Yahoo’s Poison Pill Headed For Court
Last week’s letter war between Carl Icahn and Yahoo chairman Roy Bostock was just a preview of what’s to come. Ichan and company have challenged Yahoo’s employee retention plan (Icahn calls it a severance plan) in a Delaware court. Slated to go to trial in July, the legal matter will be settled in advance of the annual shareholders meeting on August 1.
The plan was enacted by Yahoo’s current board and justified as a way of keeping employees in uncertain times. Uncertain times appeared with Microsoft’s unsolicited takeover bid in January. In case of acquisition, and later, in case of a shareholder coup on the board, the plan goes into effect, guaranteeing certain benefits to employees should they lose their jobs or resign "for good reason."
While Yahoo claims the plan will ultimately cost a potential acquirer between $500 million and $800 million, Icahn puts that figure at $2.4 billion, which he also cites as an acquisition deterrent. In a letter last week, Icahn said if he and other shareholders take control of the board in August, the severance/retention plan would be dismantled.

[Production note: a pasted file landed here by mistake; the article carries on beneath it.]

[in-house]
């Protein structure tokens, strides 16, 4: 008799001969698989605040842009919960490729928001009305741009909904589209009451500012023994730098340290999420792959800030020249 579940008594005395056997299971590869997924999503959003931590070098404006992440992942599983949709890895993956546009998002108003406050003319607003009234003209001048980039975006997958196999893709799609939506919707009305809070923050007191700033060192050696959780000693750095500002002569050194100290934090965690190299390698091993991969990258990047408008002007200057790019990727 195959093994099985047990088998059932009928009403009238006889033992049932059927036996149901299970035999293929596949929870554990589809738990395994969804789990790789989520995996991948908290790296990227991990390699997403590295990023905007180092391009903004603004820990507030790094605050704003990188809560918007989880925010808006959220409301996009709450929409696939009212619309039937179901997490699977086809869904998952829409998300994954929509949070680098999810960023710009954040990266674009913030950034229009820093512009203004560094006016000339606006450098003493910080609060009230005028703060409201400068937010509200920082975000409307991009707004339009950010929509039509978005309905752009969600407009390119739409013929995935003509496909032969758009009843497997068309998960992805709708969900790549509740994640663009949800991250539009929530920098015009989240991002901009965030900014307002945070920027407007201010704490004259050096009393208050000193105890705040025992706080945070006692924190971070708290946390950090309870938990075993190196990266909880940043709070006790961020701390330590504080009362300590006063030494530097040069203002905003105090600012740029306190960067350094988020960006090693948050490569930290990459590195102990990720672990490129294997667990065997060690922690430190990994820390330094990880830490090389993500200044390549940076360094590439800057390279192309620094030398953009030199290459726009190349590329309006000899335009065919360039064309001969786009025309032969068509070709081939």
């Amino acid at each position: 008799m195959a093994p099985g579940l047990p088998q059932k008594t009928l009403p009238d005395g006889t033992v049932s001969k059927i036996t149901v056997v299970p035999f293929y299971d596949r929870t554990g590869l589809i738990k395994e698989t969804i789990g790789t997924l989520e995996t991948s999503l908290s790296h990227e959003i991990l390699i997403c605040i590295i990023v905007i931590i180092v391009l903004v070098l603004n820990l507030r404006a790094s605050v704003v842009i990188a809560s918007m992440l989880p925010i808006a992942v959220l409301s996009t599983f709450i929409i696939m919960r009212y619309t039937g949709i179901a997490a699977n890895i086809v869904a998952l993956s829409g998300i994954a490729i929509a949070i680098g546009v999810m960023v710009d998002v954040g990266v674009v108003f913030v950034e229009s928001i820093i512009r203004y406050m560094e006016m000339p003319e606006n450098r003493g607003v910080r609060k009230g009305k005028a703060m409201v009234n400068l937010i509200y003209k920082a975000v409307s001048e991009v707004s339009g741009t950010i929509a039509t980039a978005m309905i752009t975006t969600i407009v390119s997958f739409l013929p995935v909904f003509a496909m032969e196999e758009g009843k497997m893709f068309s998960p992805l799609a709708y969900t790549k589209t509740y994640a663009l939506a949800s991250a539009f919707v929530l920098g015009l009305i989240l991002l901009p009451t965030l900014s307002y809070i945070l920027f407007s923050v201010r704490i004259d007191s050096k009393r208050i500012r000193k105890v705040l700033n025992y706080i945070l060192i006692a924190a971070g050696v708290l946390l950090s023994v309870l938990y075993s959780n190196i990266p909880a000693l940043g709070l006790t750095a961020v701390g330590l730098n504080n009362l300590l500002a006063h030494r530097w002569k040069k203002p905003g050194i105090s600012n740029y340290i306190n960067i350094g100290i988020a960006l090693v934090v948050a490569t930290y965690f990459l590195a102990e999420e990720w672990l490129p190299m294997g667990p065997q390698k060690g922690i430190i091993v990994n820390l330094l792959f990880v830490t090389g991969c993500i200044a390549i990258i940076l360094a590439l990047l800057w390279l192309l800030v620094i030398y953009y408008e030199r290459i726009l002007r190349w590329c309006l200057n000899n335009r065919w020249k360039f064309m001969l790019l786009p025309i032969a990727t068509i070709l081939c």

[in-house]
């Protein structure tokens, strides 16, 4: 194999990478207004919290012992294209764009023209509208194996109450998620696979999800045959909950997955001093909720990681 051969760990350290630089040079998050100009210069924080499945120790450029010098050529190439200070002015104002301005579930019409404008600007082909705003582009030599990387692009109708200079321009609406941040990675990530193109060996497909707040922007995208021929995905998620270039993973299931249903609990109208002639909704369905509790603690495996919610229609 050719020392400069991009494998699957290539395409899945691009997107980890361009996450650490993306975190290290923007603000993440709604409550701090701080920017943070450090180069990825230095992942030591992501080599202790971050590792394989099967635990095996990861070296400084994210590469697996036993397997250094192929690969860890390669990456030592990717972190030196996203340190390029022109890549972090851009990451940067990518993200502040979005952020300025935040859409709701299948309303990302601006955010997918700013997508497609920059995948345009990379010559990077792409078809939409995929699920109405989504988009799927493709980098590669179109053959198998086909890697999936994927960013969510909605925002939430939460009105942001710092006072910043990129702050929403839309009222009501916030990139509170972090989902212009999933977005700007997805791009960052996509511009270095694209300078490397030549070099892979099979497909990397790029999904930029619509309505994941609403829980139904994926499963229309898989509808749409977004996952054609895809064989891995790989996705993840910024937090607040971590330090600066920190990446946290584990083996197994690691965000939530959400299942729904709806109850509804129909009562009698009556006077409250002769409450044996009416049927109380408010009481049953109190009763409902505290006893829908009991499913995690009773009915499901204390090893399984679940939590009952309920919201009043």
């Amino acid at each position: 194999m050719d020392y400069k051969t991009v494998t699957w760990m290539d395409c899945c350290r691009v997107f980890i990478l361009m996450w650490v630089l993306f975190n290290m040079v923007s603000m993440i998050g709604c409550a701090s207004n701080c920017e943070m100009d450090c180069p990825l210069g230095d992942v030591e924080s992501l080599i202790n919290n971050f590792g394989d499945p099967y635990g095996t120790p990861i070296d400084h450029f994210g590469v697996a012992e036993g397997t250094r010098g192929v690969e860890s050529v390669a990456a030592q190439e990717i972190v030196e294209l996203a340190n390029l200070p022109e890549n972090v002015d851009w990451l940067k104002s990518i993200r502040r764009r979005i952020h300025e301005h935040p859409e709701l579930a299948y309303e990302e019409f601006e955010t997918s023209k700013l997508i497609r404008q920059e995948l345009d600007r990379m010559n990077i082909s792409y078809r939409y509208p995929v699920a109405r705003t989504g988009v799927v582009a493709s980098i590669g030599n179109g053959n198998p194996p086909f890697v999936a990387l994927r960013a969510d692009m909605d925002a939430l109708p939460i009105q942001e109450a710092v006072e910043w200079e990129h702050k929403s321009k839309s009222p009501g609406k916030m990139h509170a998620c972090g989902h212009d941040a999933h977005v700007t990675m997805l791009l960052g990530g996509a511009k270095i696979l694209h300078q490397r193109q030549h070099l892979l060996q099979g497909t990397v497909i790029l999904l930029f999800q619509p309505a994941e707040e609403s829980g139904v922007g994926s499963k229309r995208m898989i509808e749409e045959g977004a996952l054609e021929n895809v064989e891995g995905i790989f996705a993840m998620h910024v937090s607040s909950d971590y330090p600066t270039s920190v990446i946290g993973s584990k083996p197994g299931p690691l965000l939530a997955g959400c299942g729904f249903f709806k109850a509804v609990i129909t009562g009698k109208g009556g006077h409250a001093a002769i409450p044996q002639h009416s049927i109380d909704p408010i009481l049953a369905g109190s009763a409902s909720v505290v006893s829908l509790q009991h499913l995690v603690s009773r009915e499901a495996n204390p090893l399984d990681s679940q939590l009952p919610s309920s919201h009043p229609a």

But Yahoo’s current board added a provision with irreversible language that puts the plan into effect in the event a new board takes command, a move critics say is intended to deter a board takeover. The July trial will determine the legality of this move.
A trial is thought to be bad news for Yahoo. Though retention/severance plans are not uncommon when hostile takeovers are involved, a trial could force out information Yahoo may be withholding—like Icahn’s claim that Bostock’s compensation advisor told him the retention plan was "nuts"—and it would put the onus on Yahoo to prove that the plan is in the best interests of shareholders.
Yahoo has defended the plan in that respect by noting that keeping good employees is tantamount to the success of the company, acquisition or not.